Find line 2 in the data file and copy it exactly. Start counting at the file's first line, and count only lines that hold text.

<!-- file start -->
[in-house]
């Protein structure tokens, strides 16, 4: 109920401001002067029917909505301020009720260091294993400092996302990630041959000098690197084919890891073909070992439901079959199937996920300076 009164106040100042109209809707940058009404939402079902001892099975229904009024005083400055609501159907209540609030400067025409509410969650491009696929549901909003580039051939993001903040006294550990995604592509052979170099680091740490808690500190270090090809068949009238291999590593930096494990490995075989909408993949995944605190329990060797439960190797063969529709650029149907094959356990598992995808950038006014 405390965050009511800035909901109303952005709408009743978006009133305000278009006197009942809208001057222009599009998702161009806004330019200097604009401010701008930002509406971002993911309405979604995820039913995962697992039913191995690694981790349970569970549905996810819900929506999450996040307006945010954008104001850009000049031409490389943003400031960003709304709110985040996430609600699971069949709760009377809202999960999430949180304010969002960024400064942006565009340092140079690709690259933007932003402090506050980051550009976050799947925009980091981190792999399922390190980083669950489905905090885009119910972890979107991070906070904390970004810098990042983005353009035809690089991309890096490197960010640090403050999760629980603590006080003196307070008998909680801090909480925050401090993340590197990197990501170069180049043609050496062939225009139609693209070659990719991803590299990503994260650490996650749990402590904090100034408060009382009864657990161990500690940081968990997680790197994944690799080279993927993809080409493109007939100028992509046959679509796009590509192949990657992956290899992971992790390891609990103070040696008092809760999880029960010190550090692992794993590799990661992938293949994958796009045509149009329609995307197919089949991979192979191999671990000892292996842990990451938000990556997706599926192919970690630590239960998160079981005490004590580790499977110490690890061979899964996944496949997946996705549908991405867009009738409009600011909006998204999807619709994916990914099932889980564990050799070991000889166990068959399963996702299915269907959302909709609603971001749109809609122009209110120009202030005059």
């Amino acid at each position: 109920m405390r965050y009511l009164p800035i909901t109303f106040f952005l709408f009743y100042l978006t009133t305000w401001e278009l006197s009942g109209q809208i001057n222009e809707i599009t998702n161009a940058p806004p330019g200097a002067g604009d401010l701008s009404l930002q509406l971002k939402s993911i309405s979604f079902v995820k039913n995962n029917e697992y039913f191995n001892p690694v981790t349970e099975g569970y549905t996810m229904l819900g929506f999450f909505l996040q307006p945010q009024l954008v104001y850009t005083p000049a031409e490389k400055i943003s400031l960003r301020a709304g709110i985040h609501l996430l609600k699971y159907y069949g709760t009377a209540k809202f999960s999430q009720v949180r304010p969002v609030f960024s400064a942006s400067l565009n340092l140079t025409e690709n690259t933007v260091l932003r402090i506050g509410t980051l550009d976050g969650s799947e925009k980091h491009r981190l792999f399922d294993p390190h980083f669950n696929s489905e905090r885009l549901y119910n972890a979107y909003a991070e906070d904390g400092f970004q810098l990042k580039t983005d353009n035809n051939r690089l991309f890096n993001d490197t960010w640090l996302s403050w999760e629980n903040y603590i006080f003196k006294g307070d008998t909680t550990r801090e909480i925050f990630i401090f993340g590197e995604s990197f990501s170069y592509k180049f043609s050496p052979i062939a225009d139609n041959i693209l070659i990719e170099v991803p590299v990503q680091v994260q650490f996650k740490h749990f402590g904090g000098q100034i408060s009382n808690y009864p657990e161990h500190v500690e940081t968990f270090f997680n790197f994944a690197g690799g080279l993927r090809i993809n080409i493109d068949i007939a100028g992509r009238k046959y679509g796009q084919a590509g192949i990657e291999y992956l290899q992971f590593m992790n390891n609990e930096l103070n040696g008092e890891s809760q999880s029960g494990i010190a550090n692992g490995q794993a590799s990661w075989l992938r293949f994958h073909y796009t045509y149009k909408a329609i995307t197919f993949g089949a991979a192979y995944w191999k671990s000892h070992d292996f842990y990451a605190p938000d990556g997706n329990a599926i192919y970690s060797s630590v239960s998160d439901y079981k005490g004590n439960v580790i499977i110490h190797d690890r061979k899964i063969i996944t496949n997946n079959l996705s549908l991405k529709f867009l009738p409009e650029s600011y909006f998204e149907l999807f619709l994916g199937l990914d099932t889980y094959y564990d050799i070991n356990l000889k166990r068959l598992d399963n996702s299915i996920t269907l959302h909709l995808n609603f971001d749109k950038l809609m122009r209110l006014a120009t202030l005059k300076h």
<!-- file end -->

């Protein structure tokens, strides 16, 4: 109920401001002067029917909505301020009720260091294993400092996302990630041959000098690197084919890891073909070992439901079959199937996920300076 009164106040100042109209809707940058009404939402079902001892099975229904009024005083400055609501159907209540609030400067025409509410969650491009696929549901909003580039051939993001903040006294550990995604592509052979170099680091740490808690500190270090090809068949009238291999590593930096494990490995075989909408993949995944605190329990060797439960190797063969529709650029149907094959356990598992995808950038006014 405390965050009511800035909901109303952005709408009743978006009133305000278009006197009942809208001057222009599009998702161009806004330019200097604009401010701008930002509406971002993911309405979604995820039913995962697992039913191995690694981790349970569970549905996810819900929506999450996040307006945010954008104001850009000049031409490389943003400031960003709304709110985040996430609600699971069949709760009377809202999960999430949180304010969002960024400064942006565009340092140079690709690259933007932003402090506050980051550009976050799947925009980091981190792999399922390190980083669950489905905090885009119910972890979107991070906070904390970004810098990042983005353009035809690089991309890096490197960010640090403050999760629980603590006080003196307070008998909680801090909480925050401090993340590197990197990501170069180049043609050496062939225009139609693209070659990719991803590299990503994260650490996650749990402590904090100034408060009382009864657990161990500690940081968990997680790197994944690799080279993927993809080409493109007939100028992509046959679509796009590509192949990657992956290899992971992790390891609990103070040696008092809760999880029960010190550090692992794993590799990661992938293949994958796009045509149009329609995307197919089949991979192979191999671990000892292996842990990451938000990556997706599926192919970690630590239960998160079981005490004590580790499977110490690890061979899964996944496949997946996705549908991405867009009738409009600011909006998204999807619709994916990914099932889980564990050799070991000889166990068959399963996702299915269907959302909709609603971001749109809609122009209110120009202030005059």